This paper presents experimental data on the hindrance effect of Niobrara samples on crude oil and demonstrates the effect of CO2 huff-n-puff in releasing stranded hydrocarbons. The experimental procedure includes the pumping of crude oil into Niobrara mini cores and compositional analysis of effluents using gas chromatography. Experimental results show that heavier components (C11+) were noticeably hindered, lighter components (C3 - C6) were preferentially produced, and the fraction of intermediate components (C7 - C10) stayed about the same in the produced fluid. Soaking the core samples with CO2 noticeably stimulated the production of heavier components, demonstrating the ability of CO2 to mitigate hindrance. Molecular dynamics simulations show that calcite surfaces, which are abundant in our Niobrara samples, adsorbed more heavy molecules when in equilibrium with crude oil. By adding CO2 molecules into the equilibrium system, CO2 displaced hydrocarbon molecules from rock surfaces into the bulk phase and adsorbed on calcite surfaces. This study provides evidence that crude oil can experience compositional change as it flows through a nanoporous reservoir and that CO2 can mitigate this selective hindrance. Mitigation that likely occurs through a surface mechanism has not been considered in current CO2 huff-n-puff EOR studies for tight reservoirs. This study highlights component separation due to selective hindrance as a potential mechanism affecting the production and retention of hydrocarbons in nanoporous media, which has not been considered in current reservoir simulation models.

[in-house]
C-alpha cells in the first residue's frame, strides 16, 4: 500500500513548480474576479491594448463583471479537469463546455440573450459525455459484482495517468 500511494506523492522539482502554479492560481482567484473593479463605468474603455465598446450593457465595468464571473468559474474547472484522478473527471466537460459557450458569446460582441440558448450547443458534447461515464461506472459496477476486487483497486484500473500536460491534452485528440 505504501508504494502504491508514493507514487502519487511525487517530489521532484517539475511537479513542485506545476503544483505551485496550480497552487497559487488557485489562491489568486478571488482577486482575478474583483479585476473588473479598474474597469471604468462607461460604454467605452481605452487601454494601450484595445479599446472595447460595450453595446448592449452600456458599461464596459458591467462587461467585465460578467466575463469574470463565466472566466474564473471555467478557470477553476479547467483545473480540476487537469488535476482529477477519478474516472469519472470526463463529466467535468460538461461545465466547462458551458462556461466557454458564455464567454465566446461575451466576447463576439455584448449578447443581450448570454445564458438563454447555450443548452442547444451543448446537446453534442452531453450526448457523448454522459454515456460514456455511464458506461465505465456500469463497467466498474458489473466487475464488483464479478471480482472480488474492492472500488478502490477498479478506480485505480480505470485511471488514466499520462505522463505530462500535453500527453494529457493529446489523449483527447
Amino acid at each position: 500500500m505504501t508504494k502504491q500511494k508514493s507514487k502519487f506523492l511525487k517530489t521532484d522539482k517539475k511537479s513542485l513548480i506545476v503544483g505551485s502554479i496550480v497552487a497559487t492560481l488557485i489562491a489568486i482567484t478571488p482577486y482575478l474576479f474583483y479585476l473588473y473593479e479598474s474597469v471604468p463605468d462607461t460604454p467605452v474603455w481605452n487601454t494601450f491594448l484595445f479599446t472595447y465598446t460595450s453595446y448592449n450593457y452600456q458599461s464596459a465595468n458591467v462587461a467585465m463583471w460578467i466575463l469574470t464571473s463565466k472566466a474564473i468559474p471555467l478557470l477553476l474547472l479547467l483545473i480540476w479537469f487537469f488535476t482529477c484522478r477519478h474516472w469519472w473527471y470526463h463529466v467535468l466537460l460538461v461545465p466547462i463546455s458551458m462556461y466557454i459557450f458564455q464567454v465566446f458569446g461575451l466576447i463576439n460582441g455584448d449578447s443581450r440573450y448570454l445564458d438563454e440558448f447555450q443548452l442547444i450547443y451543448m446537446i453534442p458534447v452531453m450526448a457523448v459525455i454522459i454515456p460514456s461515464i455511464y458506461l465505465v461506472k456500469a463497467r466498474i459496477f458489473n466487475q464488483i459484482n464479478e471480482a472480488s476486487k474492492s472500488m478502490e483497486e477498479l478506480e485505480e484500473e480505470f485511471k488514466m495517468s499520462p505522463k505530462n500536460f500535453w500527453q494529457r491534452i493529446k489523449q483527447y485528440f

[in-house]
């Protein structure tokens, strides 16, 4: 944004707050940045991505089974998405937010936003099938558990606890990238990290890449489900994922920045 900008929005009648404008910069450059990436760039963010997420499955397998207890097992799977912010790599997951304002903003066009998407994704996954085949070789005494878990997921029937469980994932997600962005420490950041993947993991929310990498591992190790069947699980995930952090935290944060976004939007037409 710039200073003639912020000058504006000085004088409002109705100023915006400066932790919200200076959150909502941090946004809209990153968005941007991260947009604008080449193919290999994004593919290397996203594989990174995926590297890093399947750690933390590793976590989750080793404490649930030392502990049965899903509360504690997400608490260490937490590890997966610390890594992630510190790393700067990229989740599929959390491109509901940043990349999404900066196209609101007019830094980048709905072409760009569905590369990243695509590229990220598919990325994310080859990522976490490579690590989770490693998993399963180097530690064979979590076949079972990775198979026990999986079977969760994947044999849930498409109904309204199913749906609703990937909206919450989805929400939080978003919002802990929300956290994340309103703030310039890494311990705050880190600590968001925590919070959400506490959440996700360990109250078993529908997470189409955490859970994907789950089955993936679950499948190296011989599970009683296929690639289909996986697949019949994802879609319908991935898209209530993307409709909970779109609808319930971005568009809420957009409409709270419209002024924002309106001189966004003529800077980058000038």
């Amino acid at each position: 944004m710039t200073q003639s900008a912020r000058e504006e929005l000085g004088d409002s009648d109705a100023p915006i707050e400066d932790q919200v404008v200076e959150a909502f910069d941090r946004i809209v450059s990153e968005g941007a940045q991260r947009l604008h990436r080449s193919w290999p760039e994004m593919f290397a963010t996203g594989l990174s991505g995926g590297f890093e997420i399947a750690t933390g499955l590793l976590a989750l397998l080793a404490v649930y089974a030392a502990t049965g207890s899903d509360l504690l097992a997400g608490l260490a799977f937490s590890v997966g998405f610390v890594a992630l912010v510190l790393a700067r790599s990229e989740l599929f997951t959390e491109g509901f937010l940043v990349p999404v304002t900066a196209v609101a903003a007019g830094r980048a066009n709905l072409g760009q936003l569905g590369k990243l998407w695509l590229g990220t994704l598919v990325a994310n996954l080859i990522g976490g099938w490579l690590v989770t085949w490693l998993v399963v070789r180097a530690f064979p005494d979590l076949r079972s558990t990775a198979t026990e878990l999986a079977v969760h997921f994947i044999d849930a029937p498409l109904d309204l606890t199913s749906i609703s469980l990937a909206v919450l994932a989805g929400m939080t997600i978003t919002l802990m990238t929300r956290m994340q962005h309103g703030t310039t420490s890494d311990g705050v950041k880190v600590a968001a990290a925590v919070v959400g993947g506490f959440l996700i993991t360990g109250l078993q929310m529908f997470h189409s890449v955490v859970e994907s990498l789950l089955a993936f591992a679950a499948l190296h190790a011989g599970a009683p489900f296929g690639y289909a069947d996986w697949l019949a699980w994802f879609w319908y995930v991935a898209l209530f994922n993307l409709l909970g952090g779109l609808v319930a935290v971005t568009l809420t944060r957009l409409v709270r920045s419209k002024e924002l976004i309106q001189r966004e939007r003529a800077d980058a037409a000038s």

According to US Energy Information Administration, the primary recovery from unconventional reservoirs is predicted to be less than 10%, which implies a greater potential for these resources by implementing suitable enhanced oil recovery (EOR) techniques. However, the mainstream EOR techniques and technologies nowadays are primarily developed for conventional reservoirs where flow and retention of hydrocarbons are not necessarily governed by the same mechanisms as in the unconventional reservoirs. Oil produced from unconventional reservoirs is predominantly light, implying selective hindrance, which may be caused by a combination of size exclusion and preferential adsorption in matrix nano-pores/throats. If so, most of the remaining oil could be heavier than that produced, and the EOR approach for unconventional reservoirs could focus on alleviating the hindrance.

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